The Luwire Wildlife Conservancy
By Laura Perry
The Luwire Wildlife Conservancy is a 4,500km2 section of northern Mozambique’s Niassa Special Reserve. Home to internationally important populations of leopard, lion, wild dog, and elephant, Niassa is one of Africa’s last great wildernesses. I am working with Luwire Wildlife Conservancy to establish a programme of scientific research in the area, incorporating both biodiversity work and social science to develop a thorough, evidence based approach to conservation and social development in the area. With the biodiversity research, our first priority is to understand the population sizes of certain key species.
Following WildCRU’s existing Trans-Kalahari Predator Programme (TKPP) camera trap protocol, in collaboration with TKPP team members, I am running camera trap grids through the concession. In total, we hope to cover 2,400km² this year, all on foot (due to a lack of road infrastructure). These grids will allow us to establish rough numbers for species such as leopard and wild dog, and give us a baseline for future comparisons. Inside the concession are seven villages, with roughly 4,000 people. These are some of the most marginalized, poorest people in the world, and helping communities to prosper is one of Luwire’s key goals. To understand how best to help support communities requires extensive social science research, both qualitative and quantitative, and this year I am initiating an extensive programme of social research to understand key challenges, ways to overcome them, and how Luwire’s initiatives benefit local people.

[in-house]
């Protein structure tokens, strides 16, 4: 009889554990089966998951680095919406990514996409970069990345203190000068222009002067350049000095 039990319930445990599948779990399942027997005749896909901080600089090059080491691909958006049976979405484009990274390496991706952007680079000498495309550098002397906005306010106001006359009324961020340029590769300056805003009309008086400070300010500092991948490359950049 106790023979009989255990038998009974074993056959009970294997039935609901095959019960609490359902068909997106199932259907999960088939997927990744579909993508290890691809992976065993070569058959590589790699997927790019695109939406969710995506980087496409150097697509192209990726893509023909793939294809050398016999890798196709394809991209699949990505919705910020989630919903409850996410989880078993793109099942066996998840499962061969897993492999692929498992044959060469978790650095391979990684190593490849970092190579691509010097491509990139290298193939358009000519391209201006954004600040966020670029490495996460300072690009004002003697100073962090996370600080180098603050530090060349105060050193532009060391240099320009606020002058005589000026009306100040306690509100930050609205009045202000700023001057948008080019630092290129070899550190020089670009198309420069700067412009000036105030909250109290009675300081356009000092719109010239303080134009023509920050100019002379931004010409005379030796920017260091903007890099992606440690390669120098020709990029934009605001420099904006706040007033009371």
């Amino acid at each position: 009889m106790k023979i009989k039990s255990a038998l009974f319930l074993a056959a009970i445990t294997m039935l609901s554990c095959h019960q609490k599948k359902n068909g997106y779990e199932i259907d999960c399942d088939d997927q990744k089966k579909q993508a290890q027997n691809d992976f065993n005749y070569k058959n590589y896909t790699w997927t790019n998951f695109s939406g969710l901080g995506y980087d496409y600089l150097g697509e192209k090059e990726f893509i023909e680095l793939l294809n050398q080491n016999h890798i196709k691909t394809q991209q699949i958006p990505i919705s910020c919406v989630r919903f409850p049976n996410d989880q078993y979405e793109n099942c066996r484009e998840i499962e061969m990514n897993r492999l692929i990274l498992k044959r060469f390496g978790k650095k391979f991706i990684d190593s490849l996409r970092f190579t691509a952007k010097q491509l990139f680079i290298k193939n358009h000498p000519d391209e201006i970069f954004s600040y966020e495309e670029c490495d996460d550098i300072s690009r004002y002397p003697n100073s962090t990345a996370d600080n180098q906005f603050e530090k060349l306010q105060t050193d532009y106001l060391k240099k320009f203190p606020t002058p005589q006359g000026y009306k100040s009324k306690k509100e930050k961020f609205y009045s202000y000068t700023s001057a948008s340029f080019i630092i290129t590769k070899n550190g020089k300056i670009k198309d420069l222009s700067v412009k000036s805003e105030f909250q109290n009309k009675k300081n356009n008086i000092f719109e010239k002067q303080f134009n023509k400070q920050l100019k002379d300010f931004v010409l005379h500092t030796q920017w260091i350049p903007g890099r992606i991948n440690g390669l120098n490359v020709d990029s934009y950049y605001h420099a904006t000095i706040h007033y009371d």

Through the collaboration between Luwire and WildCRU, which we hope will grow with time, our evidence-based conservation research will directly inform practical conservation decisions. By combining WildCRU’s extensive knowledge of applied conservation research with my full-time on-the-ground presence at Luwire, this collaboration is a fantastic opportunity to effect real conservation impact, and use evidence based approaches and cutting-edge research help protect Niassa’s people and wildlife.
Keep up to date with Laura’s research via her Instagram account @theoxfordconservationist.